A practical guide to brightening the holidays | ParkRecord.com

A practical guide to brightening the holidays

Light the holiday right

This lit cabin shows the quintessential example of luxury log cabin living. The white lights complement the cabin, especially as each tree branch is lit, providing contrast and text to the lit eves. (Photo courtesy of Drew Buck, http://www.nightvisioninc.com)

Unlike the outdoor living of summer, the winter season beckons us to bring the outdoors into our homes. We search for Christmas trees, pinecones, pine boughs, gar- land, mistletoe, poinsettias, small models of Santa, elves and reindeer, as well as depicted snowflakes. We set a cozy scene at night with candles, firelight, twinkling lights and garland strewn about our trees, to mimic the stars. This is our holiday tradition, where we create our own personal snow globes inside and out.

The highlight of this delightful season in Park City includes being able to live among our clean air, snow-capped mountains, magnificent star-filled nights and abundant wildlife. It's nearly a perfect se ing, right out of a Charles Dickens novel.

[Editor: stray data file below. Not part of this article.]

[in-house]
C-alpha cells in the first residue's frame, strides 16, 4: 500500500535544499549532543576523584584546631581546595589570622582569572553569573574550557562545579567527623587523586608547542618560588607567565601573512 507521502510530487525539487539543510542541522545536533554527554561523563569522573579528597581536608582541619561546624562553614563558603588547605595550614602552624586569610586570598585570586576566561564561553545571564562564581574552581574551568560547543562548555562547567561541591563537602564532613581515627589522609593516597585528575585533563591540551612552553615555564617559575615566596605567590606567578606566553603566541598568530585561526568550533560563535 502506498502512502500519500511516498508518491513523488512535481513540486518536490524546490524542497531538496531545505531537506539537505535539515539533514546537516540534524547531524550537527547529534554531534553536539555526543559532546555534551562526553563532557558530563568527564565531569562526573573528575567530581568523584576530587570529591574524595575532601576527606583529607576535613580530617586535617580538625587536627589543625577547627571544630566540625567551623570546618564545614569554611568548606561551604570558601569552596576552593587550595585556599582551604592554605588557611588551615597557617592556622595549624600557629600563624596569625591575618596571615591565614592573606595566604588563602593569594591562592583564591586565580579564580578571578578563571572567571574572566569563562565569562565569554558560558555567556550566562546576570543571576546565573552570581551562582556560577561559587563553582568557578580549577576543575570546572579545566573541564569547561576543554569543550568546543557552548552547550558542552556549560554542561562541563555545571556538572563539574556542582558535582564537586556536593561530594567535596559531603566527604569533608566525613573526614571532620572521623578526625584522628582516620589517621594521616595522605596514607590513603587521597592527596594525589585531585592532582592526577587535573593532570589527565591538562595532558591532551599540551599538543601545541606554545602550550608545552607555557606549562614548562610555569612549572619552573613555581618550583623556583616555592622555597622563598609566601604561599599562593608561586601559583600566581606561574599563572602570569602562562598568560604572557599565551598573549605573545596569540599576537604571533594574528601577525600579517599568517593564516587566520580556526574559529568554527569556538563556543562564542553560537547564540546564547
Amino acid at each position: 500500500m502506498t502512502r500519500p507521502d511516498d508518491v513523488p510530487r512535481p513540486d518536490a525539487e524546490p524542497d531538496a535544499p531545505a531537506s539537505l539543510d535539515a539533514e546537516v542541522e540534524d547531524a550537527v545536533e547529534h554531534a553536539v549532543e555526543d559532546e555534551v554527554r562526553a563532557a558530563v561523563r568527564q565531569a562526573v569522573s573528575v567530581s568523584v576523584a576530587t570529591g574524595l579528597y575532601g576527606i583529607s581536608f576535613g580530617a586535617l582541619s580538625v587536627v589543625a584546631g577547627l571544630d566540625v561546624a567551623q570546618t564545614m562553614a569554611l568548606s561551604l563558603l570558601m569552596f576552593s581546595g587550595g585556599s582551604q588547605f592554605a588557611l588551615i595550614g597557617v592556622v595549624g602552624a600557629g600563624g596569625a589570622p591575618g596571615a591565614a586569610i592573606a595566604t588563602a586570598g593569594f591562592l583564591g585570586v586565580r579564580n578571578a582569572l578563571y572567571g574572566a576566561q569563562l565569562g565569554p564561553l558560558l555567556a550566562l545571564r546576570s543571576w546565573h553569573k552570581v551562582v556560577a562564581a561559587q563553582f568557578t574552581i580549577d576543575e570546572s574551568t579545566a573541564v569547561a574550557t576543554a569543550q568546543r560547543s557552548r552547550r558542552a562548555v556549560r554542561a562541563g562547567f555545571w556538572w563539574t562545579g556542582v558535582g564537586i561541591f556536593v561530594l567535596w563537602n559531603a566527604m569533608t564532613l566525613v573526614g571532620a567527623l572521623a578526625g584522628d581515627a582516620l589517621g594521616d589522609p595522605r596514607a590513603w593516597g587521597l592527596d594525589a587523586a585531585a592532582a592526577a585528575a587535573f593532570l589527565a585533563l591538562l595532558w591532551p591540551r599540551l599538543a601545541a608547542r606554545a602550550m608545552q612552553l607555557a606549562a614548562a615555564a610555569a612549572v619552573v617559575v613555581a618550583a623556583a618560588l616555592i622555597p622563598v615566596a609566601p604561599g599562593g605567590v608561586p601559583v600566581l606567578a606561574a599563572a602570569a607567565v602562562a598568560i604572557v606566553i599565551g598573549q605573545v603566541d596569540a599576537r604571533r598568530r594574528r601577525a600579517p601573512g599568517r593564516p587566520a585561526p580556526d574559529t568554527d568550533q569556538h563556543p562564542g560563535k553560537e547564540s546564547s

Exterior lighting ornamentations add to the liveliness of the holiday season. Some homeowners nearly go overboard by trying to compete with neighbors, while other people artistically adorn their homes with simple eave lighting and twinkle lights in the trees. We have all seen exterior holiday lighting overdone so much that they shock the senses of any passersby.

Here are a few do and don'ts when it comes to exterior holiday lighting.

Winter doesn't mean you have to stick to whites, reds and blues. Artistically design- ing a space with multiple colors, including purple and green, provides a festive look for the holidays. Lit eves balance the color, with their simple white strands. (Photo courtesy of Drew Buck, http://www.nightvisioninc.com)

Do:

  • Make sure you check the local exterior lighting regulations of your neighborhood. Most have restrictions, which limit the amount of exterior trees you can illuminate. Some have color regulations, and most have strict time frames for installation, turn on, turn o and take down. Some don't al- low trimming out the exterior eaves with lights. Some do not allow flashing or strobe-light effects.
  • If you do’t have any regulations, it is not a bad idea to adopt a few of your own. Pick your color strands and applications wisely. With white lights, which are largely LED today, make sure you select the warm color temperature LED, in the 2,700K range. This will provide a welcoming glow, rather than the bluish, harsh, lower-cost 4,000k LED strands.
  • Always try to use LEDs. They use one-fifth of the energy of traditional lights, yet they illuminate homes just as well.
  • Be mindful of any hazardous laser light cannons that spray laser lights all over the exterior of the house. This usually ends up shining in guests' eyes as they leave your property, and it even creates a "light pollution" problem as you look out your windows at night.